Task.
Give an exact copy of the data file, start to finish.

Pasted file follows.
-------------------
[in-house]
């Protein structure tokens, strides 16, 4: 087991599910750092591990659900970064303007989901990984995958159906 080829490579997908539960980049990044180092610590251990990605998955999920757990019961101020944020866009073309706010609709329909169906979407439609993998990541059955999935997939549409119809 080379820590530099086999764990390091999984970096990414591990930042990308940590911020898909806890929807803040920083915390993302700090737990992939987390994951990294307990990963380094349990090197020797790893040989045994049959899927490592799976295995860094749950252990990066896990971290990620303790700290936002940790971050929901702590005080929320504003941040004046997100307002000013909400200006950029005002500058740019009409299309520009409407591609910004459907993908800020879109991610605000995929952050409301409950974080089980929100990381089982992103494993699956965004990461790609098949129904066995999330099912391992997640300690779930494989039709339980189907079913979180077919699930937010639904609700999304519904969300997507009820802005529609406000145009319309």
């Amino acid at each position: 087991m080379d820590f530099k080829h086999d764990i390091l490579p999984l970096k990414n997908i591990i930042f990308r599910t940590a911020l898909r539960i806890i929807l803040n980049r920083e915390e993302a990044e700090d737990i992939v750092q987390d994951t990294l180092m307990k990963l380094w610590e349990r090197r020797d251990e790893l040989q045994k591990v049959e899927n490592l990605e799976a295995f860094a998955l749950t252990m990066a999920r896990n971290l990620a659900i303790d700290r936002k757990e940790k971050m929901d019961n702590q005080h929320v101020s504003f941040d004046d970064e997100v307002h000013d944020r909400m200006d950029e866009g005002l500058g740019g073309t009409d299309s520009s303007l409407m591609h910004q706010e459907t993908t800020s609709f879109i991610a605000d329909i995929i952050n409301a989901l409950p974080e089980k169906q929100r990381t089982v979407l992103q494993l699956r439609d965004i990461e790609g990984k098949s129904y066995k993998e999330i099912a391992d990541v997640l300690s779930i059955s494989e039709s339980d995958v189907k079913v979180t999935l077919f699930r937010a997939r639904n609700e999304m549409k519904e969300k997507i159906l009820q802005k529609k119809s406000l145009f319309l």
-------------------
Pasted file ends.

[in-house]
């Protein structure tokens, strides 16, 4: 087991599910750092591990659900970064303007989901990984995958159906 080829490579997908539960980049990044180092610590251990990605998955999920757990019961101020944020866009073309706010609709329909169906979407439609993998990541059955999935997939549409119809 080379820590530099086999764990390091999984970096990414591990930042990308940590911020898909806890929807803040920083915390993302700090737990992939987390994951990294307990990963380094349990090197020797790893040989045994049959899927490592799976295995860094749950252990990066896990971290990620303790700290936002940790971050929901702590005080929320504003941040004046997100307002000013909400200006950029005002500058740019009409299309520009409407591609910004459907993908800020879109991610605000995929952050409301409950974080089980929100990381089982992103494993699956965004990461790609098949129904066995999330099912391992997640300690779930494989039709339980189907079913979180077919699930937010639904609700999304519904969300997507009820802005529609406000145009319309």
């Amino acid at each position: 087991m080379d820590f530099k080829h086999d764990i390091l490579p999984l970096k990414n997908i591990i930042f990308r599910t940590a911020l898909r539960i806890i929807l803040n980049r920083e915390e993302a990044e700090d737990i992939v750092q987390d994951t990294l180092m307990k990963l380094w610590e349990r090197r020797d251990e790893l040989q045994k591990v049959e899927n490592l990605e799976a295995f860094a998955l749950t252990m990066a999920r896990n971290l990620a659900i303790d700290r936002k757990e940790k971050m929901d019961n702590q005080h929320v101020s504003f941040d004046d970064e997100v307002h000013d944020r909400m200006d950029e866009g005002l500058g740019g073309t009409d299309s520009s303007l409407m591609h910004q706010e459907t993908t800020s609709f879109i991610a605000d329909i995929i952050n409301a989901l409950p974080e089980k169906q929100r990381t089982v979407l992103q494993l699956r439609d965004i990461e790609g990984k098949s129904y066995k993998e999330i099912a391992d990541v997640l300690s779930i059955s494989e039709s339980d995958v189907k079913v979180t999935l077919f699930r937010a997939r639904n609700e999304m549409k519904e969300k997507i159906l009820q802005k529609k119809s406000l145009f319309l």